abuse · book review · Family · reading · secrets

Purple Hibiscus by Chimamanda Ngozi Adichie {Review}

Blurb:

Fifteen-year-old Kambili and her older brother Jaja lead a privileged life in Enugu, Nigeria. They live in a beautiful house, with a caring family, and attend an exclusive missionary school. They’re completely shielded from the troubles of the world. Yet, as Kambili reveals in her tender-voiced account, things are less perfect than they appear. Although her Papa is generous and well respected, he is fanatically religious and tyrannical at home—a home that is silent and suffocating.

As the country begins to fall apart under a military coup, Kambili and Jaja are sent to their aunt, a university professor outside the city, where they discover a life beyond the confines of their father’s authority. Books cram the shelves, curry and nutmeg permeate the air, and their cousins’ laughter rings throughout the house. When they return home, tensions within the family escalate, and Kambili must find the strength to keep her loved ones together.

Review:

This is the second novel I have read by Adichie and because I enjoyed Americanah so much, I had very high hopes for this story. I was not disappointed. In fact, I was even more blown away with her beautiful prose and style of writing.

This story is told from the perspective of a fifteen year old girl named Kambili. She is the daughter of a well to do businessman and a religious fanatic. From the outside, the world believes that Kambili, her older brother Jaja, and her mother live the perfect life of happiness. In reality, their home life is everything but that. Kambili’s father has horrifying standards for his family and they often pay in pain when they disappoint him.

Although I did like the story being told by Kambili, there were moments when I wanted to get Jaja’s perspective on what they were going thru especially when they went to visit their aunt, Ifeoma.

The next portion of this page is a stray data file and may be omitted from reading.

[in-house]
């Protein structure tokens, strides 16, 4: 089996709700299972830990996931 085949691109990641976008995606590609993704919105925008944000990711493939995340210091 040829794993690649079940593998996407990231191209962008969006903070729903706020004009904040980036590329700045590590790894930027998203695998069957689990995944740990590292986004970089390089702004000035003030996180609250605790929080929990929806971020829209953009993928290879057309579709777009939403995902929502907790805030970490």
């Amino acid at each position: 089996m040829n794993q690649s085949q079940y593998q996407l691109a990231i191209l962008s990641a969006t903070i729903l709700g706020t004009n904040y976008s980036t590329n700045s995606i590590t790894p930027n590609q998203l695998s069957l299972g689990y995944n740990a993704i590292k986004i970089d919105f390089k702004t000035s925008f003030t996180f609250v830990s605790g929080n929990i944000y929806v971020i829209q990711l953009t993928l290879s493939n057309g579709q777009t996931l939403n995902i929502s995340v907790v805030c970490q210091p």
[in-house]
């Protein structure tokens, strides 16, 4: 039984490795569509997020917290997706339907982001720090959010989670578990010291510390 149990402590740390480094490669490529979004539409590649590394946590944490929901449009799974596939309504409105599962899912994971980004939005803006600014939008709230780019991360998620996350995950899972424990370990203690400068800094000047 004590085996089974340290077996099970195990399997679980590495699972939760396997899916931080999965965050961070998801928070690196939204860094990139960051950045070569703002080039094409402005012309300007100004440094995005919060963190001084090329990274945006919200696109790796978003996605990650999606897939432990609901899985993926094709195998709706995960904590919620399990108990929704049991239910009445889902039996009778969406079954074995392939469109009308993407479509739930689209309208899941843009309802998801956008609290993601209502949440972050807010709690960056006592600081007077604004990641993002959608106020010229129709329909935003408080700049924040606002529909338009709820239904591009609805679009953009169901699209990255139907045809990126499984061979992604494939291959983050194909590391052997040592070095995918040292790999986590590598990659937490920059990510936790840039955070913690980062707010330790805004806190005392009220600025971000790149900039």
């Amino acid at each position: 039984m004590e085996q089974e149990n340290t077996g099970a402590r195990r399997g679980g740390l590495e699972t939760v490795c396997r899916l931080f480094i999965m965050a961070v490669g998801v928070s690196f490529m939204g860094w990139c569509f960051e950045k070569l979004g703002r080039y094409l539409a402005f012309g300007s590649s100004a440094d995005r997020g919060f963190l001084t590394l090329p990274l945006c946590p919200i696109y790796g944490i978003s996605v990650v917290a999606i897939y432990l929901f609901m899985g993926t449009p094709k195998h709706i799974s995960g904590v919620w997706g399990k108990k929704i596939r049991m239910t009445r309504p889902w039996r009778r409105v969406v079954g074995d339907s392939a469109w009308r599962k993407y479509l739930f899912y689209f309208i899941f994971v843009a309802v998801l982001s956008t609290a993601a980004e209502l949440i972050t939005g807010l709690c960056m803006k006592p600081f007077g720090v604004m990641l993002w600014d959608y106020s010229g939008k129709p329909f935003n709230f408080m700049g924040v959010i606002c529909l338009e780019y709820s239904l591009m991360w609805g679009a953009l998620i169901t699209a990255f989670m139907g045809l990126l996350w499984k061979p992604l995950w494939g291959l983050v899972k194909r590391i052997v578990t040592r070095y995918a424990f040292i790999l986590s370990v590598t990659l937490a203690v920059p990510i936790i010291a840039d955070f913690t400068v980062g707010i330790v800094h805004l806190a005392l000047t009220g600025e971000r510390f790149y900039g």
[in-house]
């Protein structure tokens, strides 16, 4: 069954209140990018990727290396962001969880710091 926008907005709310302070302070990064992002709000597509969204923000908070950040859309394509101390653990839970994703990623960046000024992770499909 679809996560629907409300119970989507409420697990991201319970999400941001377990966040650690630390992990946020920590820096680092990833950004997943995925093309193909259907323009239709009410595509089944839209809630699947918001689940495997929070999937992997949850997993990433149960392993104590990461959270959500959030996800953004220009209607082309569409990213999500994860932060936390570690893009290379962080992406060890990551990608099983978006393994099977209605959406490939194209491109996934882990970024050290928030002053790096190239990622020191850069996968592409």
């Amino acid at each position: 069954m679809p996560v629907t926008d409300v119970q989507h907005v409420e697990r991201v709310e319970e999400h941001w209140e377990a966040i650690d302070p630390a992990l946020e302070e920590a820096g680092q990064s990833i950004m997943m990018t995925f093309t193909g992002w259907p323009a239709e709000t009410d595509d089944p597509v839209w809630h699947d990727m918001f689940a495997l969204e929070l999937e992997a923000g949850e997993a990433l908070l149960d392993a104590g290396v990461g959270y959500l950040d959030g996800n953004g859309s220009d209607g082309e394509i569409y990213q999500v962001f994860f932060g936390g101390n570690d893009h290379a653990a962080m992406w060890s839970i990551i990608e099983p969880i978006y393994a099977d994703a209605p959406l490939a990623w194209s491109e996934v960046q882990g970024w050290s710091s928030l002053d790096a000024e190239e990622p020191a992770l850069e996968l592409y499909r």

Adichie draws you in and forces you to connect to her characters in such a way that you don’t even realize it’s happening. The story flows at a remarkable pace. The dynamic nature between the characters is astounding. I admit when I first started reading this story, I didn’t think I would connect with Kambili and I thought her character wouldn’t develop like it did.

Reading this story and seeing what Kambili and her family went thru, broke my heart in many ways. This story makes you think about how an outside perspective can often cause disillusionment when it comes to someone’s life and what they may be dealing with or going through. You also think about how much you are willing to take or deal with when it comes to your loved ones. How much you are willing to sacrifice. Does being a religious figure or devout believer really separate you from those you believe to beneath you for being non believers when you aren’t living as perfectly as you think?

I highly recommend this book if you are a fan of Adichie. I still can’t believe that this was her debut novel.

This book was the first of my backlist buddy read that I’m hosting on Instagram this year.

Rating:

4.5 Stars

Availability:

Available now in hardcover, paperback, ebook, and audio.

Advertisements
book review · books · Family · Human Trafficking